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Edgar Alan Poe’s Stories Analysis

Works by Edgar Alan Poe are the most terrifying literature pieces in romanticism style. Even though the writer is always considered the representative of romanticism, his works can be regarded as the premise for the Southern Gothic formation. The most outstanding features of Gothicism can be found in his works. The short stories written by Edgar Alan Poe contain masterfully indented elements of suspense using Gothicism in depicting death, mental madness, and supernatural elements.

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The author uses gothic concepts in developing the suspense of his works. The conflict is initially formed on the death in such works as The Raven, Annabelle Lee, and The Black Cat. The atmosphere of Poe’s works is gloomy and horrifying, including the supernatural images and mysterious furnishings. The pace changes accordingly with the development of the story. The growing tension complies with the slow pace of the narration. However, when the story comes to its denouement, the pace becomes rapid. Such a story development is inherent for Gothicism as a literary genre. Therefore, Poe uses gothic elements in developing the suspense of his stories.

The gothic elements are included in the various horrifying works by Poe. Three of the essential concepts of this genre of literature are death, the character’s madness, and supernatural images, which the author commonly uses. Thus, in the poem The Raven, the author applies the image of the gorgeous bird as a symbol of death, foreshadowing the narrator’s endless sorrow. Trying to forget Lenore, the character considers the raven as the symbol of despair. The raven’s answer “…nevermore…” can be regarded as a foreshadowing of the mental suffering of the character and the inability to forget the loved Lenore (Poe 737). And the only peace the narrator can find is the death envoy: “…raven still beguiling all my soul into smiling” (Poe 737). Thus, the supernatural image of the raven leads the character to misery and madness. In another story called The Black Cat, Poe uses the supernatural image of the cat to depict the madness of the narrator caused by the mysterious creature: “hideous beast craft seduced me into murder” (Poe 772). Even in the short poem Annabel Lee, Poe depicts the mythological images of the “…seraphs of heaven…” to illustrate the supernatural character of the mental sufferings (Poe 738). The usage of supernatural elements helps the author make the stories more appealing and convey the mental madness of the characters.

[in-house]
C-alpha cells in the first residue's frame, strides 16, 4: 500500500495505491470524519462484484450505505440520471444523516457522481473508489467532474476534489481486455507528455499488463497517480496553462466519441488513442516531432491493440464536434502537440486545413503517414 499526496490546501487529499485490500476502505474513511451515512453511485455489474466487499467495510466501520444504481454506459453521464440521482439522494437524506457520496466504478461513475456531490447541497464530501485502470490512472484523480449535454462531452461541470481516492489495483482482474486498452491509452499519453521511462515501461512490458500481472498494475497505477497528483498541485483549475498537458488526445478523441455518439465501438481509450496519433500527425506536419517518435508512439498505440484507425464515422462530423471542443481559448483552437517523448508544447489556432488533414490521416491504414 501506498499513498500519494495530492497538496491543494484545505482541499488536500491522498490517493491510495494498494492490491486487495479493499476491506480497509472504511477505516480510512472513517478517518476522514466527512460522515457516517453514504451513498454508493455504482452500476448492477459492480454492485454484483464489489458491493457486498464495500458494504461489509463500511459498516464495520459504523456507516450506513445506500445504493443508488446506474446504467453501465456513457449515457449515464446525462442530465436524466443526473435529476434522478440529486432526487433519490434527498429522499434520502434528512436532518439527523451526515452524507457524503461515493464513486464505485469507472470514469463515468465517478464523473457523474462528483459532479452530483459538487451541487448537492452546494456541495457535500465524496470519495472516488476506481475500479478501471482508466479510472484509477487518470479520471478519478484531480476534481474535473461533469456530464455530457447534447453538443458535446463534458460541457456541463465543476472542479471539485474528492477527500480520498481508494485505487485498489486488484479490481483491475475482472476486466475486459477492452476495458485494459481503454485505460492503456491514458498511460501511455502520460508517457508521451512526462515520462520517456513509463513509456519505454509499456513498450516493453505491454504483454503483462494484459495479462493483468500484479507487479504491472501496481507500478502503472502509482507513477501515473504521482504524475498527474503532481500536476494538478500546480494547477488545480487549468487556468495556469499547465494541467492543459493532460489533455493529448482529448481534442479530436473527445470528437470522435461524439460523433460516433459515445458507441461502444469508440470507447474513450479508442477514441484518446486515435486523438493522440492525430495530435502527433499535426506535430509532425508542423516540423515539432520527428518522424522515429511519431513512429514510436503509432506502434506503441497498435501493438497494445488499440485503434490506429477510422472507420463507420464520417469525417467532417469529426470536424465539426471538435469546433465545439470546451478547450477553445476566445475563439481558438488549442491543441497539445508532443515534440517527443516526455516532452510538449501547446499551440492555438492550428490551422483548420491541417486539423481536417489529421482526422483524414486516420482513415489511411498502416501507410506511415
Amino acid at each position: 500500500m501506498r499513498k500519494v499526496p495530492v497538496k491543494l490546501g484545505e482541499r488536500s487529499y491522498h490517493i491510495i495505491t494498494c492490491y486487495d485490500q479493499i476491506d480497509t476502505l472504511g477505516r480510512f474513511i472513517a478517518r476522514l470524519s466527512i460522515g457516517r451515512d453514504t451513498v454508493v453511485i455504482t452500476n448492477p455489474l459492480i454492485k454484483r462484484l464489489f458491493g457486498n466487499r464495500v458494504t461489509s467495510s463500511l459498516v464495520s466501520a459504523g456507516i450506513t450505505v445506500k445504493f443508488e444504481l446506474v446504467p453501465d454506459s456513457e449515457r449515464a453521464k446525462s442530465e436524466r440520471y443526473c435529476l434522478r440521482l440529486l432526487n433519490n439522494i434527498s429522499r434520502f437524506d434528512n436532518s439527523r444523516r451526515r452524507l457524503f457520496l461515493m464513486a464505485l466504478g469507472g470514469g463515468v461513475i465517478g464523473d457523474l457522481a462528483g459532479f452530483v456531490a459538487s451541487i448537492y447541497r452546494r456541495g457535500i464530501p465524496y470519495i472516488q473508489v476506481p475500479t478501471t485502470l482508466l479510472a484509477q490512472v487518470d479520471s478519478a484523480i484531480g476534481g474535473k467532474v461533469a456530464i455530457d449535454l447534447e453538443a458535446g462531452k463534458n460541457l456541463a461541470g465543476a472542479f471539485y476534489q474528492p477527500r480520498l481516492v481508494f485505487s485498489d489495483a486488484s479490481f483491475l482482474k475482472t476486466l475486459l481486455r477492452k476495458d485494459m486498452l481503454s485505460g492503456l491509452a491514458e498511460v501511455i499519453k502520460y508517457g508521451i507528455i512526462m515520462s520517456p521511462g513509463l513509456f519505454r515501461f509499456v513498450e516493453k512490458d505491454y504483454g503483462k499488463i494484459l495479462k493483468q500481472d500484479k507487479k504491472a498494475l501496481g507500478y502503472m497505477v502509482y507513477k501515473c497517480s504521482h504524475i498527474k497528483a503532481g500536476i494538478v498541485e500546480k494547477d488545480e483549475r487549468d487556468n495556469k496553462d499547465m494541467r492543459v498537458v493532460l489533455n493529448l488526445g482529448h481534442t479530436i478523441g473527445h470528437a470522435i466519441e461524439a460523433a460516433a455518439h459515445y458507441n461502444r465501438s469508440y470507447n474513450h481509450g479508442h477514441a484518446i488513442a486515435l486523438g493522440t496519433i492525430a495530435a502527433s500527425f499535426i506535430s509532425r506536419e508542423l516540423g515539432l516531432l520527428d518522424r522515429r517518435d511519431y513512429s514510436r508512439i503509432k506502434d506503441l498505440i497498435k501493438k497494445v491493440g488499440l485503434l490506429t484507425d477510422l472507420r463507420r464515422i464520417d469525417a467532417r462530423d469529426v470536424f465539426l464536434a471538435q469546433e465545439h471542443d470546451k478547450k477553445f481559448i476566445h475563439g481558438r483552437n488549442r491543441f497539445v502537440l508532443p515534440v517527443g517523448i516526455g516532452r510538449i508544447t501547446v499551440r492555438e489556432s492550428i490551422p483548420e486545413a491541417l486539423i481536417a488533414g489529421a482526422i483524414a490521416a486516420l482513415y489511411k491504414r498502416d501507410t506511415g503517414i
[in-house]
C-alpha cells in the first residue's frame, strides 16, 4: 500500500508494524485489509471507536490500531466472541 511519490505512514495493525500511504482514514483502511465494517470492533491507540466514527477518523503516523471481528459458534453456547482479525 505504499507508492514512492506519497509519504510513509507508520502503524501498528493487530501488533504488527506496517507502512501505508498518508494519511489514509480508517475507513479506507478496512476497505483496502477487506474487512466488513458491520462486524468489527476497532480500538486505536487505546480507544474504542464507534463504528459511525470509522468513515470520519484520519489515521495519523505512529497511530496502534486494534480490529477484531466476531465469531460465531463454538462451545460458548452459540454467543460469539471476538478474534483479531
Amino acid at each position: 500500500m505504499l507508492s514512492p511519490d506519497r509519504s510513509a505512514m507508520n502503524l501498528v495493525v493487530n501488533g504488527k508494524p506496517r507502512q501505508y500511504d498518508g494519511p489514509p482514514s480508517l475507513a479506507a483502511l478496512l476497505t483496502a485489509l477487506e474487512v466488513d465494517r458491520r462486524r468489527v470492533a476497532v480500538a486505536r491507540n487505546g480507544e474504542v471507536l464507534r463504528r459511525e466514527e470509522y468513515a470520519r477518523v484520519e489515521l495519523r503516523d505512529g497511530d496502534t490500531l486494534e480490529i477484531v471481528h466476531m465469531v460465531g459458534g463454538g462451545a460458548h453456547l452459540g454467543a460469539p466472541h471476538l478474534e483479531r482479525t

The Raven focuses on death as the central concept of the narration. Moreover, the image of this bird is often considered as the dreadful signal of death. The loss of the loved woman leads the character to despair and endless sorrow, which can be eliminated only through death. The poem Annabel Lee is also centered on the gothic element of death: “…kinsmen came and bore her away from me…” (Poe 738). Death is also an inherent concept for The Black Cat. The horrifying madness of the character leads to the death of his loved wife and pet. The subsequent growth of the tension in the story depicts the character’s path from killing the animal to killing the woman he loves: “I…buried the axe in her brain” (Poe 770). In this work, Poe highlights the concept of psychological madness, underscoring the role of the mythical creatures in ruining human life. The concept of death illustrates the gothic ideas of the ultimate despair and inability to escape the evil nature of human desires.

Thus, in the discussed above shorts stories, the author implements Gothicism in the elements of suspense. Edgar Alan Poe also includes the various supernatural images in the narration to better depict the psychological madness of the characters. Moreover, the concept of death is of the essence in the narration of each mentioned story. As a result, the works by Edgar Alan Poe contain gothic elements in suspense and address its integral components.

Work Cited

Edgar, Poe. Complete Stories and Poems of Edgar Allan Poe. Doubleday & Company, 1984.

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